Introduction to Aboriginal and Torres Strait Islander terms

Many government agencies, such as DATSIP, Flinders University and NSW Department of Health have detailed online guides to appropriate and respectful Aboriginal Terminology. 

The section below gives an introduction to respectful communication.

Note: This is a general introduction to appropriate terminology only, and may not be suitable in all circumstances. Where one person may be happy to be called Indigenous, another may prefer to be known as Aboriginal or as a Torres Strait Islander and some may prefer their tribe's name‚Äč. If in doubt, seek advice from the individual or group you are communicating with.

Collective names


This collective term is used when describing both Aboriginal and Torres Strait Islander People. 

While it is an often accepted term, Aboriginal and Torres Strait Islanders are distinct People. Where possible, it is preferable to say both names (i.e. Aboriginal and Torres Strait Islander People) when referring to them collectively.


This term is used to describe the first people of the Australia.

Torres Strait Islander

This term is used to describe the first people of the Torres Strait Islands, located to the north of mainland Australia.

Aboriginal Elder

Elders are held in the highest esteem in Aboriginal culture.  An Elder is a custodian of knowledge, beliefs and lore, and plays an integral part within an Aboriginal community.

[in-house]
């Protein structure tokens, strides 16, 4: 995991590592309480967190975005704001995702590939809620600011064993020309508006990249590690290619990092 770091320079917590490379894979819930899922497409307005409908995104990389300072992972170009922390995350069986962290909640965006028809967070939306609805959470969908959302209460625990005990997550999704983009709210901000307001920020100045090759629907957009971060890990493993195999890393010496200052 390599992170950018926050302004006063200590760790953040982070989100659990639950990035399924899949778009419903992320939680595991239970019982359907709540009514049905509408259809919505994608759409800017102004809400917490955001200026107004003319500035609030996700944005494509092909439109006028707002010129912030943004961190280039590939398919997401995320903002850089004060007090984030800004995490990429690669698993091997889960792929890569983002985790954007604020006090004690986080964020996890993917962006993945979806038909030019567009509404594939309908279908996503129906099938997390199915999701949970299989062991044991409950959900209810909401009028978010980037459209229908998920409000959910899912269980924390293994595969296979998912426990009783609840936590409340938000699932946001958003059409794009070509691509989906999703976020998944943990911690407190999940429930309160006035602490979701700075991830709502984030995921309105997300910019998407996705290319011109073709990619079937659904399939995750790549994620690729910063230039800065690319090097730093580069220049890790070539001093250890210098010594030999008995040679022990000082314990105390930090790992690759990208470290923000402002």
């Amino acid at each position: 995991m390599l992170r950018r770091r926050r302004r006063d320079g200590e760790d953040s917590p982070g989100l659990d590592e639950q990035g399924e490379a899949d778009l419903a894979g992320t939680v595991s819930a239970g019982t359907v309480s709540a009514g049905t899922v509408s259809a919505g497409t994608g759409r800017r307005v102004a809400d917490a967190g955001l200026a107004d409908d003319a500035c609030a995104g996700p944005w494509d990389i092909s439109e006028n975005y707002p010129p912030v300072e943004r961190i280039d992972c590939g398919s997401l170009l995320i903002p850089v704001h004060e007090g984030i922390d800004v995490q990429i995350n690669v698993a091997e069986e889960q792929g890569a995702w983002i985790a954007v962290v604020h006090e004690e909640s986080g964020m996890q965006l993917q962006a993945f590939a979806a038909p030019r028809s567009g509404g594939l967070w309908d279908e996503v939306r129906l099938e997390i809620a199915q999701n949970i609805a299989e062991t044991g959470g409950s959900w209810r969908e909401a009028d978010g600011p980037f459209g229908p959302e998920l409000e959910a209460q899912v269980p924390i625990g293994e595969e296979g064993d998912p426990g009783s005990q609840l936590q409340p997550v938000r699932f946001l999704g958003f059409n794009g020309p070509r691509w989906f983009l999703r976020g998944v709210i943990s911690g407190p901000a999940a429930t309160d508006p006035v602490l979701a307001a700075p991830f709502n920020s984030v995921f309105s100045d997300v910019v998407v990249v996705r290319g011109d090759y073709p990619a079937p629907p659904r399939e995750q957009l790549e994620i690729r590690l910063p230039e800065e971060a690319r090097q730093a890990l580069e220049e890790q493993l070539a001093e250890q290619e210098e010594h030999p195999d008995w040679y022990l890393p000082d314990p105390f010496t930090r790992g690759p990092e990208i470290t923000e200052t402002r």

Tribe, nation or country names

Before European colonisation, Australia comprised many distinct Aboriginal and Torres Strait Islander ‘nations or countries’, each with their own unique culture and language groups.

The Tindale Map (SA Museum) developed by Norman Tindale and Indigenous Language Map (AIATSIS) developed by David Horton give an introduction to the complexity of Aboriginal culture before European settlement.

Many Aboriginal and Torres Strait Islander People prefer to be identified by their connection and belonging to their country (e.g. a ‘Noonuccal descendant’ or of the ‘Noonuccal People’).

It is best to seek guidance from the local Aboriginal community before referencing specific names.

Names that may cause offence

Some terms are likely to cause offence in Aboriginal and Torres Strait Islander communities:

  • Them
  • The Aboriginals (as a collective)
  • Those people or you people
  • Mixed blood, half blood, etc.
  • Half caste, quarter caste, etc.
  • The ATSI's
  • Abbreviations of the word Aboriginal.